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Restorative justice: Using psychology to change the way offenders think

Jun 13, 2012

from the article on the website of the British Psychological Society:

A five-day programme for convicted offenders has been shown to be effective in increasing their levels of concern for their victims and motivation to change. The Supporting Offenders through Restoration Inside (SORI) programme, which has been piloted in seven prisons across the UK, is the subject of a study published in the journal Criminological and Legal Psychology today.

SORI aims to increase victim empathy in offenders and motivate them to change their offending behaviour and take responsibility for the harm they have caused. It consists of a one-day taster programme to help offenders decide whether they want to attend the full four-day victim awareness course, and introduces the principles of restorative justice.

The rest of the SORI course includes role-plays in group-work settings and individual exercises to encourage victim empathy in offenders. Prisoners who attend meet volunteers who have suffered similar crimes to those they committed themselves and individuals from the wider community. Towards the end of the course, each prisoner makes a public statement in which they take responsibility for their offence and commit themselves to specific tasks as a way of making amends.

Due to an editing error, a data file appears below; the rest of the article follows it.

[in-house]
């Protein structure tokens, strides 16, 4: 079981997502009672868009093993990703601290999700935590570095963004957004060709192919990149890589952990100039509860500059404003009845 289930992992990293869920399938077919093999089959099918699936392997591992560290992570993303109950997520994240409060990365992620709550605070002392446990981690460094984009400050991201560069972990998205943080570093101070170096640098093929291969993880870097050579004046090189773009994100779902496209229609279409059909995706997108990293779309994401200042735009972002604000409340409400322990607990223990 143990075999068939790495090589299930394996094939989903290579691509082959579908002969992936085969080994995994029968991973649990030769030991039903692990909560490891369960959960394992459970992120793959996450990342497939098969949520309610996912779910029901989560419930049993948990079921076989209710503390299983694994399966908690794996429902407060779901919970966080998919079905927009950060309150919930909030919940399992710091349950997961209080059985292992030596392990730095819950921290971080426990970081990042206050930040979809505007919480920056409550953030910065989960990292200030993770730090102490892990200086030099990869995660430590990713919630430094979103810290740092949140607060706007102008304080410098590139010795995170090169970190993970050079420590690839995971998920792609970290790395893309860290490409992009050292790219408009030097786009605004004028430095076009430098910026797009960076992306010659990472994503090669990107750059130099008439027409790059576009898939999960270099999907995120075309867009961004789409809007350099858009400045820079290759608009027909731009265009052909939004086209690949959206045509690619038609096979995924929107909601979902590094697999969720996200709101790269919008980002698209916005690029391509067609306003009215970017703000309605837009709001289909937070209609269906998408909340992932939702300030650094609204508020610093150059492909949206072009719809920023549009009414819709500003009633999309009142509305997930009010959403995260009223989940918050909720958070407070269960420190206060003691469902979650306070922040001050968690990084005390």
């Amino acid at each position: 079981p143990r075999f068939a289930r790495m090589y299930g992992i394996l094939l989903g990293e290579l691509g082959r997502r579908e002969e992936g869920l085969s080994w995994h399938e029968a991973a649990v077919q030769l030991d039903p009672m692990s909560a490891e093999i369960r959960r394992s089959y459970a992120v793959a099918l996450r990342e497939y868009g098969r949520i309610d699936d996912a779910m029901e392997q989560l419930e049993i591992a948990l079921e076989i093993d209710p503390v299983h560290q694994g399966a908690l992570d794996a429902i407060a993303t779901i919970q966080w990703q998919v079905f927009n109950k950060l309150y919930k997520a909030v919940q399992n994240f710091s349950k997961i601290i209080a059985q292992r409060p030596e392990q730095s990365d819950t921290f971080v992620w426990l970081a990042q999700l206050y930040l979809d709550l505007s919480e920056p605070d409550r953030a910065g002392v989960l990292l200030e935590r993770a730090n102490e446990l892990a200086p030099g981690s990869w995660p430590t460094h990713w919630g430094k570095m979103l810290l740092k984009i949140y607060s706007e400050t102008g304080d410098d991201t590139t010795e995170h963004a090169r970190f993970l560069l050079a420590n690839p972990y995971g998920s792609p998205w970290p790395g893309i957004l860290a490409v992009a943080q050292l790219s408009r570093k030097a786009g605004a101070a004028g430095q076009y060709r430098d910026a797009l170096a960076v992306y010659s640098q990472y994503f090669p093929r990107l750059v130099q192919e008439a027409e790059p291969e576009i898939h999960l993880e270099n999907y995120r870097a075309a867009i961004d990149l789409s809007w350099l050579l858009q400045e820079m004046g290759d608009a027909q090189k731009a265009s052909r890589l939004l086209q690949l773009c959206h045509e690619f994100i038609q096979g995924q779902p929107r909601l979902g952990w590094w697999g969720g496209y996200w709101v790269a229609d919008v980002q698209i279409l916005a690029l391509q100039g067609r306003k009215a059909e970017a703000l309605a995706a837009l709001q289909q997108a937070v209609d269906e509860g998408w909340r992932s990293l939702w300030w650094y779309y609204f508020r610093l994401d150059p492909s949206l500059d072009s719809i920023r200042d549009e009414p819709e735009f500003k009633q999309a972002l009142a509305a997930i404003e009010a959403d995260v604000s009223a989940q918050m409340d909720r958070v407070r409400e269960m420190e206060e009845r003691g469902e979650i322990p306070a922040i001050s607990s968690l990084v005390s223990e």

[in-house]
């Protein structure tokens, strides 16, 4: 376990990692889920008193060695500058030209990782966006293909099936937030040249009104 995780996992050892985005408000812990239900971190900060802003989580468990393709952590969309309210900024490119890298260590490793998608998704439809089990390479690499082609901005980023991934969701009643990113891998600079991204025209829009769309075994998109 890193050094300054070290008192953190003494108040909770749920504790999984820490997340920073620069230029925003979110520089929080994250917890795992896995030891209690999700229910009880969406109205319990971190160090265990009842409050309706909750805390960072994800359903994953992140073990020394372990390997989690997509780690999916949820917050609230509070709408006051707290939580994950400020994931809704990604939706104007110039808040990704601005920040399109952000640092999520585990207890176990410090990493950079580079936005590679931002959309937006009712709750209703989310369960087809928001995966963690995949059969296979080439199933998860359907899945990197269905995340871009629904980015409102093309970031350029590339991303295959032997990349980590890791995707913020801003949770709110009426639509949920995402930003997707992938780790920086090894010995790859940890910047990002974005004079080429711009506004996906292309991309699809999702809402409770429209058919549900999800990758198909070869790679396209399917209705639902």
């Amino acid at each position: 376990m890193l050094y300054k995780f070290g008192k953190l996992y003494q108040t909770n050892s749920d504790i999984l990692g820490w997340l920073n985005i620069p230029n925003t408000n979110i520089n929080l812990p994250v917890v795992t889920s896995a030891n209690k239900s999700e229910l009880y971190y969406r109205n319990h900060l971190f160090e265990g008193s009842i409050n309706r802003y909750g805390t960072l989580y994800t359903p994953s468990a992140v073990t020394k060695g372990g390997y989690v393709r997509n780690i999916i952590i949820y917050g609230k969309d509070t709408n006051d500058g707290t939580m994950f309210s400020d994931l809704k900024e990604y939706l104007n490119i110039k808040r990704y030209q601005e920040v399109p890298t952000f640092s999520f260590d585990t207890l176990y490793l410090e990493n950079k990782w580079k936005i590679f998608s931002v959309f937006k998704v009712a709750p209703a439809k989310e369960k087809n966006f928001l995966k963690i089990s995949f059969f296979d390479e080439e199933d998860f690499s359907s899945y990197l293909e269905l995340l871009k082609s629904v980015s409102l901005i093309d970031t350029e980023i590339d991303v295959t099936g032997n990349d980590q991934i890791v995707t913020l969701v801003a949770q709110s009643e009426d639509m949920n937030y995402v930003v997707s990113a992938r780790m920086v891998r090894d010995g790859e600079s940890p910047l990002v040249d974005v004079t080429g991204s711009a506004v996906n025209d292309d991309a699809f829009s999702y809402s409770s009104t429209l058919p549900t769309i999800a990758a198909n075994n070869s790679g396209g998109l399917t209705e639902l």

The paper in Criminological and Legal Psychology is written by Professor Anthony Beech and Ms Jaymini Chauhan from the University of Birmingham. It describes how offenders completed psychometric questionnaires immediately before and after the programme had taken place. Data were data available for 131 participants on the Victim Concern Scale, 82 participants on the Locus of Control measure, and 96 participants on the Stages of Change Questionnaire.

The results showed that participants had enhanced concern for all types of victims, were more motivated to change their offending behaviours and were more willing to take responsibility for their actions, after completion of the course. No change was found in terms of participants seeing themselves as being more in control of their actions and environment.

Read the whole article.

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